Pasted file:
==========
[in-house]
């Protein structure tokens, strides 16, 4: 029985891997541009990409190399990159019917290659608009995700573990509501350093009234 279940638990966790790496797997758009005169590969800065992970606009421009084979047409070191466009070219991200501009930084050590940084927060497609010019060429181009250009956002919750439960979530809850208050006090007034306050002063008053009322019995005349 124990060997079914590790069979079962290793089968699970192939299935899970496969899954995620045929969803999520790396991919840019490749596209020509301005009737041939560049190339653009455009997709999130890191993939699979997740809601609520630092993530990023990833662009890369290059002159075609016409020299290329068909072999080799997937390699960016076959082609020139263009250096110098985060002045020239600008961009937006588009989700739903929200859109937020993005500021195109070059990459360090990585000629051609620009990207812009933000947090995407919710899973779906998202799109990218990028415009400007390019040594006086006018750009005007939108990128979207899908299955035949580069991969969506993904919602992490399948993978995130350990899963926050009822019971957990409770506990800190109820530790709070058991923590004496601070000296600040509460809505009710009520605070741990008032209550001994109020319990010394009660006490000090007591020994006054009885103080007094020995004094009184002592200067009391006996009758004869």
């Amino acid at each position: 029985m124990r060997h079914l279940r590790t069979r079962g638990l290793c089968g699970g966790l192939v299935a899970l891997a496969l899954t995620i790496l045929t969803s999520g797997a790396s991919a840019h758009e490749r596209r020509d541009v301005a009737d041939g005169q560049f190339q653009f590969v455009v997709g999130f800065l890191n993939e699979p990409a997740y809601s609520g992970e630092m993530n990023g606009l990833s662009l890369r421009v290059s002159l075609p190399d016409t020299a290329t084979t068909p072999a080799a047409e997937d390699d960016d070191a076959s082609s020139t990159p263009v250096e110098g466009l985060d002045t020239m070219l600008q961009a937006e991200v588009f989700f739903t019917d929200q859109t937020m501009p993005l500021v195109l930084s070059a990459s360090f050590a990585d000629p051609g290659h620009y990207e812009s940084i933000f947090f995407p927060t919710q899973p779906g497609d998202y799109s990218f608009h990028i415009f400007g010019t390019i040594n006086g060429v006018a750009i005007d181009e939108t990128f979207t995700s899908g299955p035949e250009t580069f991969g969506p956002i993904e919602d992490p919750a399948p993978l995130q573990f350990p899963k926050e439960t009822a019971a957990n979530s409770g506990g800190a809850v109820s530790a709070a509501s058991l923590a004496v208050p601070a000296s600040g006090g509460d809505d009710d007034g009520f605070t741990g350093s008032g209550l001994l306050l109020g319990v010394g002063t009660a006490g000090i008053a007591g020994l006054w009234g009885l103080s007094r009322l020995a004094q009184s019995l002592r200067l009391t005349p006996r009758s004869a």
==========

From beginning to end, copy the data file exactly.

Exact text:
[in-house]
């Protein structure tokens, strides 16, 4: 029985891997541009990409190399990159019917290659608009995700573990509501350093009234 279940638990966790790496797997758009005169590969800065992970606009421009084979047409070191466009070219991200501009930084050590940084927060497609010019060429181009250009956002919750439960979530809850208050006090007034306050002063008053009322019995005349 124990060997079914590790069979079962290793089968699970192939299935899970496969899954995620045929969803999520790396991919840019490749596209020509301005009737041939560049190339653009455009997709999130890191993939699979997740809601609520630092993530990023990833662009890369290059002159075609016409020299290329068909072999080799997937390699960016076959082609020139263009250096110098985060002045020239600008961009937006588009989700739903929200859109937020993005500021195109070059990459360090990585000629051609620009990207812009933000947090995407919710899973779906998202799109990218990028415009400007390019040594006086006018750009005007939108990128979207899908299955035949580069991969969506993904919602992490399948993978995130350990899963926050009822019971957990409770506990800190109820530790709070058991923590004496601070000296600040509460809505009710009520605070741990008032209550001994109020319990010394009660006490000090007591020994006054009885103080007094020995004094009184002592200067009391006996009758004869």
């Amino acid at each position: 029985m124990r060997h079914l279940r590790t069979r079962g638990l290793c089968g699970g966790l192939v299935a899970l891997a496969l899954t995620i790496l045929t969803s999520g797997a790396s991919a840019h758009e490749r596209r020509d541009v301005a009737d041939g005169q560049f190339q653009f590969v455009v997709g999130f800065l890191n993939e699979p990409a997740y809601s609520g992970e630092m993530n990023g606009l990833s662009l890369r421009v290059s002159l075609p190399d016409t020299a290329t084979t068909p072999a080799a047409e997937d390699d960016d070191a076959s082609s020139t990159p263009v250096e110098g466009l985060d002045t020239m070219l600008q961009a937006e991200v588009f989700f739903t019917d929200q859109t937020m501009p993005l500021v195109l930084s070059a990459s360090f050590a990585d000629p051609g290659h620009y990207e812009s940084i933000f947090f995407p927060t919710q899973p779906g497609d998202y799109s990218f608009h990028i415009f400007g010019t390019i040594n006086g060429v006018a750009i005007d181009e939108t990128f979207t995700s899908g299955p035949e250009t580069f991969g969506p956002i993904e919602d992490p919750a399948p993978l995130q573990f350990p899963k926050e439960t009822a019971a957990n979530s409770g506990g800190a809850v109820s530790a709070a509501s058991l923590a004496v208050p601070a000296s600040g006090g509460d809505d009710d007034g009520f605070t741990g350093s008032g209550l001994l306050l109020g319990v010394g002063t009660a006490g000090i008053a007591g020994l006054w009234g009885l103080s007094r009322l020995a004094q009184s019995l002592r200067l009391t005349p006996r009758s004869a």